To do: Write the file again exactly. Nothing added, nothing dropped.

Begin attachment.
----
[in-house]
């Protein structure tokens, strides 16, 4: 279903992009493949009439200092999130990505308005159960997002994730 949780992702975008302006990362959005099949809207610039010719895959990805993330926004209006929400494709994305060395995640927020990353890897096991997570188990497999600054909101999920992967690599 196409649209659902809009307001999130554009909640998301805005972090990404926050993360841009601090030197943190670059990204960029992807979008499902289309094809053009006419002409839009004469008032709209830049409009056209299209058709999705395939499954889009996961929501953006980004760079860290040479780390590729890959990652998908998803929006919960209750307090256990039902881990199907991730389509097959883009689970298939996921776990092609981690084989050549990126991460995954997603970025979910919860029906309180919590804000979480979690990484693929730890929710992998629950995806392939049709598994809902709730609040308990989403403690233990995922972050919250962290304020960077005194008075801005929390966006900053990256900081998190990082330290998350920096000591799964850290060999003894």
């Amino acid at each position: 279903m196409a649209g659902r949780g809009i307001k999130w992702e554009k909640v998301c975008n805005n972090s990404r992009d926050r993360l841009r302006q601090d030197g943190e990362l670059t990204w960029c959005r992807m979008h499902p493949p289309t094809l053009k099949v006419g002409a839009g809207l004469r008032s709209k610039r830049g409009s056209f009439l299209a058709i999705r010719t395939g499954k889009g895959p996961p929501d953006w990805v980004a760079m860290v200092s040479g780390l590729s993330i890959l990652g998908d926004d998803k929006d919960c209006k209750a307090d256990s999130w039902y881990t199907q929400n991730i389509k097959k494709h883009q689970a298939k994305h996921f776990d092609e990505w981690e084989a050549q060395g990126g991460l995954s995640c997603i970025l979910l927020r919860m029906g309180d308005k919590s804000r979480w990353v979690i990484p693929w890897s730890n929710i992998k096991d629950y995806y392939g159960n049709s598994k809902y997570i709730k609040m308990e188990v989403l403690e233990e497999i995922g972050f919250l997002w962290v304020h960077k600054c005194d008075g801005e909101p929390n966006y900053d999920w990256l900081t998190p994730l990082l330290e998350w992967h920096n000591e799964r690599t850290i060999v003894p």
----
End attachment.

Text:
[in-house]
């Protein structure tokens, strides 16, 4: 279903992009493949009439200092999130990505308005159960997002994730 949780992702975008302006990362959005099949809207610039010719895959990805993330926004209006929400494709994305060395995640927020990353890897096991997570188990497999600054909101999920992967690599 196409649209659902809009307001999130554009909640998301805005972090990404926050993360841009601090030197943190670059990204960029992807979008499902289309094809053009006419002409839009004469008032709209830049409009056209299209058709999705395939499954889009996961929501953006980004760079860290040479780390590729890959990652998908998803929006919960209750307090256990039902881990199907991730389509097959883009689970298939996921776990092609981690084989050549990126991460995954997603970025979910919860029906309180919590804000979480979690990484693929730890929710992998629950995806392939049709598994809902709730609040308990989403403690233990995922972050919250962290304020960077005194008075801005929390966006900053990256900081998190990082330290998350920096000591799964850290060999003894």
């Amino acid at each position: 279903m196409a649209g659902r949780g809009i307001k999130w992702e554009k909640v998301c975008n805005n972090s990404r992009d926050r993360l841009r302006q601090d030197g943190e990362l670059t990204w960029c959005r992807m979008h499902p493949p289309t094809l053009k099949v006419g002409a839009g809207l004469r008032s709209k610039r830049g409009s056209f009439l299209a058709i999705r010719t395939g499954k889009g895959p996961p929501d953006w990805v980004a760079m860290v200092s040479g780390l590729s993330i890959l990652g998908d926004d998803k929006d919960c209006k209750a307090d256990s999130w039902y881990t199907q929400n991730i389509k097959k494709h883009q689970a298939k994305h996921f776990d092609e990505w981690e084989a050549q060395g990126g991460l995954s995640c997603i970025l979910l927020r919860m029906g309180d308005k919590s804000r979480w990353v979690i990484p693929w890897s730890n929710i992998k096991d629950y995806y392939g159960n049709s598994k809902y997570i709730k609040m308990e188990v989403l403690e233990e497999i995922g972050f919250l997002w962290v304020h960077k600054c005194d008075g801005e909101p929390n966006y900053d999920w990256l900081t998190p994730l990082l330290e998350w992967h920096n000591e799964r690599t850290i060999v003894p």